Recession’s biggest losers: Kids

I don’t want to sound like a broken record but when I saw this Las Vegas Sun story by J. Patrick Coolican, I just couldn’t sit on my hands. As many of us prepare to enjoy holiday fun with our loved ones, it can be easy to forget about the many families right here in our hard-hit valley who are struggling with poverty and homelessness.

A hidden reality of the Great Recession is the toll it is taking on children and family life, extending from physical well-being and safety to psychological health and academic achievement.

Experts say young children, and those kicked from the middle class down into persistent poverty, are the most damaged, with the effect reverberating for years.

A report by Michael Linden of the child advocacy group First Focus says children living in poverty because of a recession are three times more likely to be poor as adults than other children.

In other words, the effects of this painful recession, even when it ends, will be felt in Nevada for years, decades even, experts say.

“Poverty can have lingering effects as they become adults,” says Julia Isaacs, a Brookings Institution fellow who studies child poverty.

Nationally, at least 8.1 million children are living with at least one unemployed parent, according to the Brookings Institution. But as with much else during this downturn, the situation here is worse than nearly anywhere else.

Isaacs estimates that 104,000 Nevada children, or 16 percent, are living with an unemployed parent, compared with 10 percent nationwide.

Childhood poverty is rising rapidly, from 15 percent as the recession began, to an estimated 20 percent this year. The portion of Clark County schoolchildren receiving free or reduced-priced lunch has increased from 39 percent to more than 50 percent.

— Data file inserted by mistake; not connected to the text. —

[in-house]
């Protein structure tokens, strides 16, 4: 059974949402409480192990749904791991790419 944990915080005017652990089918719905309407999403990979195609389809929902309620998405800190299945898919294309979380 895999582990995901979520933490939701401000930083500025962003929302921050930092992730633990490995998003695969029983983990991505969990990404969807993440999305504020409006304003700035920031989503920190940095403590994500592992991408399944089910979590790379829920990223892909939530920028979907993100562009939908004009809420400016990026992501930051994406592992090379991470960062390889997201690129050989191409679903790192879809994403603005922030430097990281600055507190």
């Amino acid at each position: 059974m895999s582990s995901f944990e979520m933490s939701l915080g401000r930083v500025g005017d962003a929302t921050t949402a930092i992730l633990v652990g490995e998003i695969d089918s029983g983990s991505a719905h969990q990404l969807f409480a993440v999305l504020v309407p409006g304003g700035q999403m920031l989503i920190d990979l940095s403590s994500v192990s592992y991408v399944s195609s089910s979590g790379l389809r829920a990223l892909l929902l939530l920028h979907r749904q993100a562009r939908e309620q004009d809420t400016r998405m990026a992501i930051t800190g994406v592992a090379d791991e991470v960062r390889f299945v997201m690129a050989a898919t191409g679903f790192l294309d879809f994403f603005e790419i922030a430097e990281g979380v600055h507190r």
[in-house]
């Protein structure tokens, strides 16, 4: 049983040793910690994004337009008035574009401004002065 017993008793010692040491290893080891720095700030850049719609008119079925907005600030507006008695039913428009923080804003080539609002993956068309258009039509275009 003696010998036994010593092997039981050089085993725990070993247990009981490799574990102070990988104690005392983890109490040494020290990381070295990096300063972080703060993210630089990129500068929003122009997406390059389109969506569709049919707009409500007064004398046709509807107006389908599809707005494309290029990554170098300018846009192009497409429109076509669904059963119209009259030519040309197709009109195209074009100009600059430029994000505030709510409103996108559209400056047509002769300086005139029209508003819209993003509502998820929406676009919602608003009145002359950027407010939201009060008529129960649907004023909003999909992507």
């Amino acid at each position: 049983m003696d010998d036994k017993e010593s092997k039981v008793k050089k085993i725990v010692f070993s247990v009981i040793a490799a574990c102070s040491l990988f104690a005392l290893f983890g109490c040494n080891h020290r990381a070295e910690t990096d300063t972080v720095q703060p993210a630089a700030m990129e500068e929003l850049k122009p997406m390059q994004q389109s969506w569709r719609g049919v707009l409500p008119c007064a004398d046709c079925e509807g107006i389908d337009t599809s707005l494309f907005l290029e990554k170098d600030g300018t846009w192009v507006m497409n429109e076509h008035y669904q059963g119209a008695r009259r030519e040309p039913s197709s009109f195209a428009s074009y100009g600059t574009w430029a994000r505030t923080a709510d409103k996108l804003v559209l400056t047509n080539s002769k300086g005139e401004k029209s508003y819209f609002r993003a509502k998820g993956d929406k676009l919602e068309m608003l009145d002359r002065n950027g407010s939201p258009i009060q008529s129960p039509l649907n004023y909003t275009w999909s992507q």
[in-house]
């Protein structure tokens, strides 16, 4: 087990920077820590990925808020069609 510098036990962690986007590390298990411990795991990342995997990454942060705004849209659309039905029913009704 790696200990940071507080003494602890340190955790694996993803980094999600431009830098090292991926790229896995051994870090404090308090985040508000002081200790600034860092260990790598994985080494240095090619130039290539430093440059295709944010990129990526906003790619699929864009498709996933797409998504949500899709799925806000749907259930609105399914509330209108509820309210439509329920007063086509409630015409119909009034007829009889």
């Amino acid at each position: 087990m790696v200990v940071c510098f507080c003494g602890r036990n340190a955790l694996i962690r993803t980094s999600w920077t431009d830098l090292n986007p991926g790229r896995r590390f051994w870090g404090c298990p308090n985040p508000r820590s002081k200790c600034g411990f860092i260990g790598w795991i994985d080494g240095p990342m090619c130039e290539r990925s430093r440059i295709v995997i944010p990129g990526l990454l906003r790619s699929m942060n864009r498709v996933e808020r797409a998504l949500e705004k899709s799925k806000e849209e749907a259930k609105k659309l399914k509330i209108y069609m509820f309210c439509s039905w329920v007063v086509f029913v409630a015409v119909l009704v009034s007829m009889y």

And then I saw this story on 8NewsNow about how valley organizations are struggling to meet the demands of people in need this holiday season.

This just breaks my heart. As I have shared before, during my childhood we vacillated between poverty and working class. Growing up with that experience has informed my entire life. It is why I feel so strongly about giving back and why I work as an activist and blogger.

I don’t ever want to become so removed from my past — so enraptured in the excess of celebrations and life in suburbia — that I forget where I came from. Or how hard it is to find a bootstrap, let alone pull yourself up by one.

To put it another way, let me share an interesting tweet I got today:

TheUndomestic: On lunch, saw 2 homeless men fighting over cans near woman on phone complaining how she wanted a watch. Sociological EXPERIENCE.

These are not just stories. These are people. They are hurting. If you have it in your power to give, even a little, I encourage you to do so. This is the season of giving. So give. Give generously. Give of your heart.

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